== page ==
Watch a video of what the 2011 winners got up to ‘Outward Bound’ in the Lake District:

We asked our winning Climate Cops SOS schools to tell us a bit more about their green projects and why they wanted to improve their school and local environment. Here’s what they said...

Badminton School, Bristol

Badminton's 'Go Green Committee' raises environmental and green issues throughout the year. Over the past two years, the committee has achieved the eco-schools Bronze and Silver awards and is working towards the green flag award. We have focused on the 3Rs, Fair trade, Sustainable travel options and Food waste.

The Climate Cops brainstormed a range of environmental issues and finally decided to focus on water. The group had been studying a poem called 'Blessing' by Imitaz Dharker in English, and had discussed the water crisis in LEDCs. In the first Climate Cops meetings we discussed the risks of water stresses in the UK, and from there the group decided to choose saving water as their project.

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George Stephenson High School, Killingworth, Tyne & Wear

George Stephenson has launched its Climate Cops points system this year after successfully trialling it last term. The media club students are working alongside the geography department and guidance managers to ensure that the message gets out to all students and especially our new year 7’s. We have put together an assembly on ‘being a climate cop’ and are encouraging students to recycle, switch off electricity and pick up their rubbish and they will be given Climate Cop points that will earn them rewards. Rewards range from school pens to shopping vouchers depending on how many points are collected. It’s really popular and is going well!!

After speaking to our caretaker we realised that many students were not using school bins and disposing of their rubbish carefully. As a result the school grounds were starting to look really messy and the local wildlife was being put in danger from some of the cans and glass that was dropped. The media group decided that in order to combat the problem they had to encourage students to pick up after themselves and if they did, keeping the school environment clean and safe, they could be rewarded. As well as picking up rubbish, it was decided that to be truly eco-tastic they would also reward students for turning off lights when they left rooms and recycling.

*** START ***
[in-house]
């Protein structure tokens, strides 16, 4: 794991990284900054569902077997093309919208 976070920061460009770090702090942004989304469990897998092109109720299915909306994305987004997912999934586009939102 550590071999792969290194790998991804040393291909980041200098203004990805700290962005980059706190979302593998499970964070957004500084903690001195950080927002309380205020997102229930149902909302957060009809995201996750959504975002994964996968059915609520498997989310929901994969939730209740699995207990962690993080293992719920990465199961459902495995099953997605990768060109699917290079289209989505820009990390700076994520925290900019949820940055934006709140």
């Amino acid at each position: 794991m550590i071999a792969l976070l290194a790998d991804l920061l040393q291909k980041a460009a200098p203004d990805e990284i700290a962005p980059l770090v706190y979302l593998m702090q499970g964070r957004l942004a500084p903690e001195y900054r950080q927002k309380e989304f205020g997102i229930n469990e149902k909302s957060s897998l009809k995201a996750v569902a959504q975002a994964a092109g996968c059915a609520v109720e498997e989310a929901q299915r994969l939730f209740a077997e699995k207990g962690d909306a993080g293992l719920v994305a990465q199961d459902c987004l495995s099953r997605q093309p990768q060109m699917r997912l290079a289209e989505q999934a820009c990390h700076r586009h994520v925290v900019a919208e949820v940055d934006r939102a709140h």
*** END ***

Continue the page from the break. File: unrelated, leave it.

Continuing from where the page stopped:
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Ilkley Grammar School, Ilkley, West Yorkshire

Our team chose the tasks that we did because we believed we would get good results from them. With the energy survey it was a big issue that a lot of teachers left the lights and projectors on at lunchtime but we managed to get the number of unused classrooms with them left on down by a lot. With the vegetable plot we’ve been able to take the produce home to share with our families. When we find a recycling company we still plan to recycle all our plastic and cans from the dinner hall.

The school up until recently has had little environmental awareness and so the Climate Cops competition was a good opportunity to raise the profile of this. The Climate Cops team researched the EcoSchools project and we are now part of that scheme as well so I am hoping that environmental issues and practices will have a much higher priority in school life. Environmental education should be a central part of education for all young people because it helps them to look after their home; the planet, and there can’t be anything much more important than that.

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Ivybridge College, Ivybridge, Devon

Ivybridge Community College has a number of projects running that focus on improving the environment of the College and the local area. All classrooms have a green recycle bin for recycling all waste paper and card. The dining areas have separate bins for food waste and general waste. All of the food waste is then put in ‘Big Hanna’ the composter and mixed with wood pellets. The resulting compost mix is then used in the schools gardens and polytunnel. The polytunnel is used for the growing of fruit and vegetable which are then used by the pupils in cookery lessons.

Ivybridge Climate Cops (ICC) wanted to choose an event that wasn’t too daunting and something that the whole school, pupils, teachers and support staff, could get involved with. After some very careful planning and organisation, the Climate Cops decided to run a Power Down and/or Paper Free Hour. It was felt that one hour without the use of paper and/or power would be something everyone could get involved with, and something that would quickly remind everyone of how reliant we are on the resources that the school provide and how guilty we all are at taking them for granted.

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Lord Williams’s School, Thame, Oxfordshire

Why is Lord Williams's School committed to keeping the school environmentally friendly?

We at Lord Williams's school are totally committed to recycling and maintaining the natural beauty of the site. Students are all expected to tidy up - putting rubbish in relevant recycle bins, composting waste food, maintaining the school fruit and vegetable plot, turning off computers and lights; generally ensuring we are considerate to environmental issues.

School information is sent via email to parents - over 80% of our parents now receive the information in this way. This has meant saving postage and paper. It's not hard to be a GREEN school it just takes teamwork and the commitment of teachers, parents and students.

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Sir Thomas Picton School, Haverfordwest, Pembrokeshire